By Nancy Tannler
If you’ve been involved in local activities here in SE Portland in the past thirty years, you’ve invariably heard the name Nancy Chapin.
Her name is synonymous with our community. She is one of those behind the scenes people who organizes parades, street fairs (Division/Clinton Street Fair), picnics, clean-ups and business and neighborhood association. Her degree in Public Administration has been put to good use.
Chapin was born here at the now defunct Rosicrucian Hospital. She said, “The nurses at the hospital told her mother that she might be the reincarnation of her grandmother since she had a serious countenance for a little baby.”
Chapin laughs at this but confirms the fact that as a child, she was more interested in books and learning than hanging out with her peers.
Her family moved to Myrtle Creek on the coast when she was a little kid. Her dad was going to help his brother’s wife run a variety store during the war, figuring the brother would be conscripted into the military, but then he never was. They moved onto Brookings by the time Nancy was entering middle school.
Here she met one of her lifelong friends, Joanne, who took her under her wing and helped Chapin find a place amongst her peers.
“Before Joanne befriended me, my outside social relationships were with my teachers. I would help grade papers for them and clean the blackboards,” she said.
She thrived during her years in Brookings and then her dad decided to sell his share in the mill he owned and move to Eugene, a big city for Nancy.
“My graduating class in Eugene was 605, if I had stayed in Brookings there was 29 kids in the graduating class. A completely different experience, I felt like the hickster,” she said.
She met her first husband while attending Pacific University in Forest Grove. They married right away and had four kids, Mike, Susan, Terri and Alan.
When the children got older, Chapin went back to teaching English and Drama at Pleasant Hill High School. “We did eleven plays while I was there. The best was The Diary of Anne Frank,” she said.
“Just as an exercise in constraint and patience, I had the young actors stay in the auditorium all day while we rehearsed the play. The only people that could leave were those playing the part of the Dutch couple who helped the Frank family. The kids really got it.”
After teaching there four years and coming to the end of her marriage, Chapin had a choice to either go to Uganda as the Head Mistress of a secondary school or go to Poplar Dale, Ontario and take care of an old farm house for a year.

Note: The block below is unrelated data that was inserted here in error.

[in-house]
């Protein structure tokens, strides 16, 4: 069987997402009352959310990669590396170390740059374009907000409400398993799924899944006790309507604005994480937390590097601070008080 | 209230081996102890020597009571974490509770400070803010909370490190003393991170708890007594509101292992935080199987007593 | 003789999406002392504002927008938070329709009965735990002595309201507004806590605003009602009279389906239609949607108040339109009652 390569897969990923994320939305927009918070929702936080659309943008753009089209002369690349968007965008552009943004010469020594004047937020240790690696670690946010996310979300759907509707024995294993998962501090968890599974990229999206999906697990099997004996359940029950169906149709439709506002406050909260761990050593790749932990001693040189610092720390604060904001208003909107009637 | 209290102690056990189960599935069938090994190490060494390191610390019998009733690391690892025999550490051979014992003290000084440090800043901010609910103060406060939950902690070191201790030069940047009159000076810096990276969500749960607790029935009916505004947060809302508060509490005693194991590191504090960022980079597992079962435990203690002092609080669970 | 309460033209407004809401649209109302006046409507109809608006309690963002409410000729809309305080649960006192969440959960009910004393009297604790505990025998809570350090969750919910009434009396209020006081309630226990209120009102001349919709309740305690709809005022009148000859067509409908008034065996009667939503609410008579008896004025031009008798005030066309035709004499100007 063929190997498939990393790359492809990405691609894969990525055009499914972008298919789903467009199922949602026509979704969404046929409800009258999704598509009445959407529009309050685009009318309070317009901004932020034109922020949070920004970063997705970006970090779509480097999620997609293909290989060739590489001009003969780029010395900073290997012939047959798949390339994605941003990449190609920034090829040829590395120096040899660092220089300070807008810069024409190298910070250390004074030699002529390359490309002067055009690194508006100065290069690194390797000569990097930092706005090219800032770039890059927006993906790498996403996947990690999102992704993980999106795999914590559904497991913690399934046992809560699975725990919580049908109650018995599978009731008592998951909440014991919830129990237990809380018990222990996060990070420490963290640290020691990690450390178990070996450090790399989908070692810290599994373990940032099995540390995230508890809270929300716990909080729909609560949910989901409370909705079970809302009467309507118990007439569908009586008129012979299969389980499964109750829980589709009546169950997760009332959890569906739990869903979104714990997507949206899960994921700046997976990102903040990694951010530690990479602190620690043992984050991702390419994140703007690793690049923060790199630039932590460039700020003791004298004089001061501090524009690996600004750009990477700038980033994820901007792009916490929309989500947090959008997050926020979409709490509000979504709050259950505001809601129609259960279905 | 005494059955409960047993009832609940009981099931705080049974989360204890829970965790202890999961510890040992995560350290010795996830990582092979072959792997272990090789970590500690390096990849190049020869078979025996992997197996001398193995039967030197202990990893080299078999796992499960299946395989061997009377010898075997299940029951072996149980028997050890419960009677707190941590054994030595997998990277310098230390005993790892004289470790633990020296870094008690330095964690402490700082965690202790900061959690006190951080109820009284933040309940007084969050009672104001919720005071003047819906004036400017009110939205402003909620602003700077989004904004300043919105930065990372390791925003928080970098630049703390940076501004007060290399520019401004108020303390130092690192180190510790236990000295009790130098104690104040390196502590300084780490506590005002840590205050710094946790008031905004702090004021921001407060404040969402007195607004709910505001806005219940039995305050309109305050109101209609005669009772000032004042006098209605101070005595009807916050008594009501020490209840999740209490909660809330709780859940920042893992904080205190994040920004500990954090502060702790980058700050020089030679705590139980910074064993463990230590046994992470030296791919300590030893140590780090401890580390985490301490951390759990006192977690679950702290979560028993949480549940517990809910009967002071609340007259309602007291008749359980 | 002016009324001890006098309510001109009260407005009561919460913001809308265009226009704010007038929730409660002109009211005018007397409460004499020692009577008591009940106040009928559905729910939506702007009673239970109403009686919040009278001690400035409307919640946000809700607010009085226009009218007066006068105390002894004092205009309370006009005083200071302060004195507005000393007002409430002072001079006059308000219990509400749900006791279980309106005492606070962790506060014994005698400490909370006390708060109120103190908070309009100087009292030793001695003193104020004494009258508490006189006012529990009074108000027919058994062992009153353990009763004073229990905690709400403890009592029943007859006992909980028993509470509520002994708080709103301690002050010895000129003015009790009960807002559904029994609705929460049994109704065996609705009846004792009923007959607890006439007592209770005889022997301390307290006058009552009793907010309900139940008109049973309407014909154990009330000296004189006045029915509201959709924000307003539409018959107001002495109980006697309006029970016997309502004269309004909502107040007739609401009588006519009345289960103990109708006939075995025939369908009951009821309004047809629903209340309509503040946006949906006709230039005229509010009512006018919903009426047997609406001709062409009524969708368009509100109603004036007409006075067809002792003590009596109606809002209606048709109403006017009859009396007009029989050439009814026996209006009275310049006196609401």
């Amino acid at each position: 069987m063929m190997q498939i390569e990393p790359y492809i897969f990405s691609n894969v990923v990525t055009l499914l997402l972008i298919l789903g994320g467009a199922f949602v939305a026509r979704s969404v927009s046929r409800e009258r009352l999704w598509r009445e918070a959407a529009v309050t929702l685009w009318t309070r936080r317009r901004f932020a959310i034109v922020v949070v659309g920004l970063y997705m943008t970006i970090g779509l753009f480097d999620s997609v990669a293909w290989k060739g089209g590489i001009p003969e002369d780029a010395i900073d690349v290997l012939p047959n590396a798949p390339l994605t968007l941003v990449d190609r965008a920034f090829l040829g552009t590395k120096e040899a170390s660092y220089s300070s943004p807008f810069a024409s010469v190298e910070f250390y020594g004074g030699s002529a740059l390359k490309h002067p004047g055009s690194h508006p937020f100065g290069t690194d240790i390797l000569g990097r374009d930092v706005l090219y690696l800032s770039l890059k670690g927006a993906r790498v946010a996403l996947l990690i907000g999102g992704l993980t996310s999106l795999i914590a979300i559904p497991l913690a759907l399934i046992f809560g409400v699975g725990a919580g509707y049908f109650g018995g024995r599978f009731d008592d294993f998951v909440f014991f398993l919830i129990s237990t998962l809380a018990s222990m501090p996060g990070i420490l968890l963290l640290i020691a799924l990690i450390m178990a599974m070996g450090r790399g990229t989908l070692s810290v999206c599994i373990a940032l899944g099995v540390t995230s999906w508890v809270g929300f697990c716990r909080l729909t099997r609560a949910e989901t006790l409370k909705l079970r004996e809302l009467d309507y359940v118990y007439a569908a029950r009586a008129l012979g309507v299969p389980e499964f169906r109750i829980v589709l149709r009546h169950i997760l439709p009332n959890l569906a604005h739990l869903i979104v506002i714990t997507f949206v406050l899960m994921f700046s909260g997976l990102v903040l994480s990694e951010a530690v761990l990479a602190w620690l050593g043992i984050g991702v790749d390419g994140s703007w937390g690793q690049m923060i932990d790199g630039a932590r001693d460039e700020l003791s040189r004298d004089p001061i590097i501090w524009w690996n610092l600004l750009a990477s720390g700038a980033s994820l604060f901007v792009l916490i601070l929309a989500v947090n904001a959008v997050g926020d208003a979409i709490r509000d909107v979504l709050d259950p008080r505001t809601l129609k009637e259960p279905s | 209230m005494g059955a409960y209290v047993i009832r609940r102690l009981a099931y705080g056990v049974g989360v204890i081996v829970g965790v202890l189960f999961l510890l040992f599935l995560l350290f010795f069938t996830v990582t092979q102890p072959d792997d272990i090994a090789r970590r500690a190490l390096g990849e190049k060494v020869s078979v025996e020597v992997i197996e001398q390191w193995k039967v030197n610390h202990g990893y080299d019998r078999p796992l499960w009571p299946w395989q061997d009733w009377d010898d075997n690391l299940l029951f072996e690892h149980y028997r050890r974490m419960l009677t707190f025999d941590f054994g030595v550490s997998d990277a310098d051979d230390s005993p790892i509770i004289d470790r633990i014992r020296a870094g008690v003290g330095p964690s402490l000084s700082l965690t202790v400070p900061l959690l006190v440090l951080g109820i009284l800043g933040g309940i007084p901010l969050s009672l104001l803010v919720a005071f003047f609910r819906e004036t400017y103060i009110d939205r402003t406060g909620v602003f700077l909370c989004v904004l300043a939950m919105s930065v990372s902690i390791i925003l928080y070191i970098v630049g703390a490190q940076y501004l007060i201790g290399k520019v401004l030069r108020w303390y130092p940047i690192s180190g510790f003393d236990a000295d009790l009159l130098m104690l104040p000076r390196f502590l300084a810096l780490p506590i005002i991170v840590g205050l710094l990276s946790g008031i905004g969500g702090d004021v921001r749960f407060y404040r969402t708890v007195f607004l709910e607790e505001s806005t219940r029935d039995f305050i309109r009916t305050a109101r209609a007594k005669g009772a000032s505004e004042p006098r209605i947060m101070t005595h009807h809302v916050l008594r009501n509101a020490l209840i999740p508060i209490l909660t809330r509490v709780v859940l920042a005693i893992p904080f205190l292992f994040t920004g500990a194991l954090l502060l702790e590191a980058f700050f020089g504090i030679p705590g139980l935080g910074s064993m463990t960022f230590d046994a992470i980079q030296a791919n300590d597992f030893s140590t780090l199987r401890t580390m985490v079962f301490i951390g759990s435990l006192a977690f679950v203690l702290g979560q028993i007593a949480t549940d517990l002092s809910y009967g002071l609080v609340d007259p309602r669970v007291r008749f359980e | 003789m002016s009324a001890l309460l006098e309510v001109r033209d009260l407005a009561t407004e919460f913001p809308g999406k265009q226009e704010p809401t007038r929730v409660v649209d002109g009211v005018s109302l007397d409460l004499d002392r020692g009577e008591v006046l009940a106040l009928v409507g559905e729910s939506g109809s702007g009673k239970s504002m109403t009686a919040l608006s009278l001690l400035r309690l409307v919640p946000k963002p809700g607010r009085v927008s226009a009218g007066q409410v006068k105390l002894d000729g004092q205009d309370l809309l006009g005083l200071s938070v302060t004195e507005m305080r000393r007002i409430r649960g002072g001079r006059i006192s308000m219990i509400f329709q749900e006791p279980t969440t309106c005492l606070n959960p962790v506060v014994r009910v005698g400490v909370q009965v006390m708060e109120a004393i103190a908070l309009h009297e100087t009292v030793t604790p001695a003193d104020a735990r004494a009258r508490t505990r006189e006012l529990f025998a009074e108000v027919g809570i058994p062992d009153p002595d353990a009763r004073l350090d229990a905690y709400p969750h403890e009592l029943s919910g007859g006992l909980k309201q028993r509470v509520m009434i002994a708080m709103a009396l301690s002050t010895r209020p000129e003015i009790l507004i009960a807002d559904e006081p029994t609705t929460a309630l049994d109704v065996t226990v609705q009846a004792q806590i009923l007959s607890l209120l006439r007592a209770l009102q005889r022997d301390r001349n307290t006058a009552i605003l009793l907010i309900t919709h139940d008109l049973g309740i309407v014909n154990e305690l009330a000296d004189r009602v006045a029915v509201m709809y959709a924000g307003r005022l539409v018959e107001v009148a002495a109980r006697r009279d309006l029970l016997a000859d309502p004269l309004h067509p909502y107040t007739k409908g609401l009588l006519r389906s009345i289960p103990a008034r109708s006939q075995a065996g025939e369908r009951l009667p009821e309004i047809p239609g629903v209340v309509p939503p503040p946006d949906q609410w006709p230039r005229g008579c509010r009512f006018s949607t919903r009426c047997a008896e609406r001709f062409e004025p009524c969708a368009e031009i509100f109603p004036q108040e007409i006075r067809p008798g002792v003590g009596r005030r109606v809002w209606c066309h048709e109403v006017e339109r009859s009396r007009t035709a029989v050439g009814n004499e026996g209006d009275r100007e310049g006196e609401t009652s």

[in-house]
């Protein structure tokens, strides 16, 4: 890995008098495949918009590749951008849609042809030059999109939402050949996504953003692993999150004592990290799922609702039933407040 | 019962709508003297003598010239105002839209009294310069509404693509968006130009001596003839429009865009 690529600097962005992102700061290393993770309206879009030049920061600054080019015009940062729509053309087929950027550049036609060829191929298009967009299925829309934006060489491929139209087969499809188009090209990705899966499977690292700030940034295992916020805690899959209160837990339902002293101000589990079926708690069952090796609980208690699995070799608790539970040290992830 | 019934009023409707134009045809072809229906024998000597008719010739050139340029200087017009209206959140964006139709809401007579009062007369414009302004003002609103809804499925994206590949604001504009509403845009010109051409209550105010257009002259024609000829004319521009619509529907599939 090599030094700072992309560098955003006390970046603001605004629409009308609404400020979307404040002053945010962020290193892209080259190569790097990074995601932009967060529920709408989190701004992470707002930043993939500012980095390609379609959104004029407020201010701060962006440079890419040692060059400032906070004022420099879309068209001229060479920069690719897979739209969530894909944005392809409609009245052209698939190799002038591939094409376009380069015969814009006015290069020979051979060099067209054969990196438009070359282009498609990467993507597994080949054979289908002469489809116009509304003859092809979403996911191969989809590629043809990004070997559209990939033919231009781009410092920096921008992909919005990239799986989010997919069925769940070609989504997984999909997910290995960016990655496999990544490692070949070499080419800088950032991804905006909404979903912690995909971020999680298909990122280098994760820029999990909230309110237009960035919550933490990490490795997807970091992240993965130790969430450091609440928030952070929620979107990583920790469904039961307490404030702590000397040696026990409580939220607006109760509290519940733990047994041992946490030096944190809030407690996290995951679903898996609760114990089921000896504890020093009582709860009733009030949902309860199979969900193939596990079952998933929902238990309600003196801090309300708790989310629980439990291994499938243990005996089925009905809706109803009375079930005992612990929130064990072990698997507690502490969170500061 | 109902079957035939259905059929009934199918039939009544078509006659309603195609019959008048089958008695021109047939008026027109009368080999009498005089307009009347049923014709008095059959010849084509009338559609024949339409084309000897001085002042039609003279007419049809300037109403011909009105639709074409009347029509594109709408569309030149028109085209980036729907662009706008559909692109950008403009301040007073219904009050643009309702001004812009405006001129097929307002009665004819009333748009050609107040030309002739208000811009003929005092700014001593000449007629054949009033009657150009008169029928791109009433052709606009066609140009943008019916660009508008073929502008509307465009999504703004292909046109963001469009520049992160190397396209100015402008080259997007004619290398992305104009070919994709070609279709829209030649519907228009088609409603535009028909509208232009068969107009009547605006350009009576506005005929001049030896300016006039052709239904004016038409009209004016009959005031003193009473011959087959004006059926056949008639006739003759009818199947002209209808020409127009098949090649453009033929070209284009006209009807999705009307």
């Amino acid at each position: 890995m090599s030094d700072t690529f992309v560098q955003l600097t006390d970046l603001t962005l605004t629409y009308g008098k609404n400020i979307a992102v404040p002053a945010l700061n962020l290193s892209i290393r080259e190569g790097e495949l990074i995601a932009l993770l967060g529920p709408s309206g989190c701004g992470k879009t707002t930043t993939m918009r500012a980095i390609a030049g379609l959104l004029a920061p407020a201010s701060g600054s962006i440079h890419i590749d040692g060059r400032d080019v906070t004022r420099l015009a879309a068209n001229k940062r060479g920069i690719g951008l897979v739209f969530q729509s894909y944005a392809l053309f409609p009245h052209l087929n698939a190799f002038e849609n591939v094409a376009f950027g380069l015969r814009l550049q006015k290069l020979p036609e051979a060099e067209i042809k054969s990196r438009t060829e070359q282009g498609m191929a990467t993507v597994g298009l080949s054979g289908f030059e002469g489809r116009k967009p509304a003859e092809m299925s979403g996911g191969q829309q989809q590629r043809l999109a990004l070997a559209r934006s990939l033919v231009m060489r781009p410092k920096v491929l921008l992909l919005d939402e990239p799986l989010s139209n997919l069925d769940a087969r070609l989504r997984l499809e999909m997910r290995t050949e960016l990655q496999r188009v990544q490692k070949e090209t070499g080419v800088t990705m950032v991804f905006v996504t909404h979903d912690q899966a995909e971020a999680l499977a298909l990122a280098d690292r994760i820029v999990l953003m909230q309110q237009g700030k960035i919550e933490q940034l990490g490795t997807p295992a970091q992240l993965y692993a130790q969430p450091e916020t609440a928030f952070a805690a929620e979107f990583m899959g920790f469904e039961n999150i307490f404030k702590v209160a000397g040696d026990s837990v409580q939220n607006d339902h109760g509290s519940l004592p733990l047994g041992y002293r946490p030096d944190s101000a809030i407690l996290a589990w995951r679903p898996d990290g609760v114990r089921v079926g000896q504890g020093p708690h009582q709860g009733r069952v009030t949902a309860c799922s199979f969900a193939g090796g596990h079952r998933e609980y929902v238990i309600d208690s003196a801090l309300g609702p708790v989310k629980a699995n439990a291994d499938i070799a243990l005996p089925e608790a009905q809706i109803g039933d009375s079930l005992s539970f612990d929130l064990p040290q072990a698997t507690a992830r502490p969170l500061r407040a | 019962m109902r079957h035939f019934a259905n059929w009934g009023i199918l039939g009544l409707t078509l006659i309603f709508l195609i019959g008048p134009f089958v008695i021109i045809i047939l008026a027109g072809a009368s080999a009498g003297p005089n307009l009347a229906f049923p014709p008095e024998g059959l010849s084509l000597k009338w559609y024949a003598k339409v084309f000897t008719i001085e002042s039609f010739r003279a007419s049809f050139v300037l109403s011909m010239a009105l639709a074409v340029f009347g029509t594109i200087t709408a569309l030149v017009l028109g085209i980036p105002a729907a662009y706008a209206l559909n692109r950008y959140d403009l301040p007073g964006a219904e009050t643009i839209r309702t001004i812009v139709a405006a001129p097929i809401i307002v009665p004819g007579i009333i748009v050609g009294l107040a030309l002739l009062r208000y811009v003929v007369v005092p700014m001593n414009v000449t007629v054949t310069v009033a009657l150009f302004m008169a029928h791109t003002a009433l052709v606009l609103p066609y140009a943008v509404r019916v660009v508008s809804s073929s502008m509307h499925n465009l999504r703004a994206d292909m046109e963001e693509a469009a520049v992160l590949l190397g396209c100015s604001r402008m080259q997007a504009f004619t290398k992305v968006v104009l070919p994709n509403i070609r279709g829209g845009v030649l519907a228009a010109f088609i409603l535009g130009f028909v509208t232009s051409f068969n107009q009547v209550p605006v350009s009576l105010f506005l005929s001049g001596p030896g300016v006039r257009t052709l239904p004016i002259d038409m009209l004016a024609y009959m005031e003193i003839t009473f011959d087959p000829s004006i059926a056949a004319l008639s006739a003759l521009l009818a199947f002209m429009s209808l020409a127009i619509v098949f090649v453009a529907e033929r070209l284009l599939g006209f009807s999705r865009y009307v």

The farm house won out, since those were the beginning of Idi Amin’s self-proclaimed presidency and the genocide of the people of Uganda began.
“[The farm] was a wonderful experience for us all. Our only responsibility was to record the weather on a daily basis for the owner of the house.”
After a year of housesitting in Canada, Chapin moved back to Portland and went to work as Head Start director from 1974 – 1981. By this time her children were young adults and Chapin and a friend took advantage of this new found freedom and set out on adventures.
Remodeling an old school bus, they traveled 10,000 miles around the United States with two dogs and two cats. This experience instilled a sense of how important a strong community is to people and commerce. She returned to Portland with an interest in grassroots communities and what they could accomplish.
Chapin served as the Executive Director of APNBA (now Venture Portland) for 14 years and became acquainted with many of the different business districts in the City. When she would attend State Main Street meetings, she would say “I’m from Portland, the City with 30+ Main Streets.”
Her own business, The Support Group, now TSGPDX, enables her to continue to help business associations form, maintain and run their meetings, events and publicity effectively. She started TSGPDX in 1986 and her first project was to print 1,000 bumper stickers that read, “Expect a Miracle”.
“If I had it to do over again I would write, ‘Accept a Miracle,’”she said.
When asked about the growth she’s experienced in the City, Chapin said, “Every Eastside District I’ve worked with has grown its retail offerings – even 82nd Ave. and especially the Belmont Area and Foster Rd. It’s exciting to see the growth and changes!”
Knowing many of the small businesses as intimately as she does, Chapin is concerned the City is pushing too hard and fast to fix the roads at the expense of residents, businesses and customers. Potentially any business person will be hit in all three categories. Even $100 a month can be the straw that sends a small business over the edge.
Long term thinking, like gas taxes, for example, will take longer but at least will be paid by people who drive on the roads.
After twenty-five years as a single person, Nancy recently married Joe Reed, a long time musician acquaintance. They live in SE Portland with her son, Alan. Nancy’s optimistic about the future. She’s one of those ageless people that just keeps on keepin’ on.
“I love what I do and continue to work with and support business people and residents. A dream before I retire is to see the Foster Rd. Transportation/Streetscape Project finished.”
She plans to spend more time with her husband, four children and grandchildren as well as traveling in Oregon, the US and maybe the world.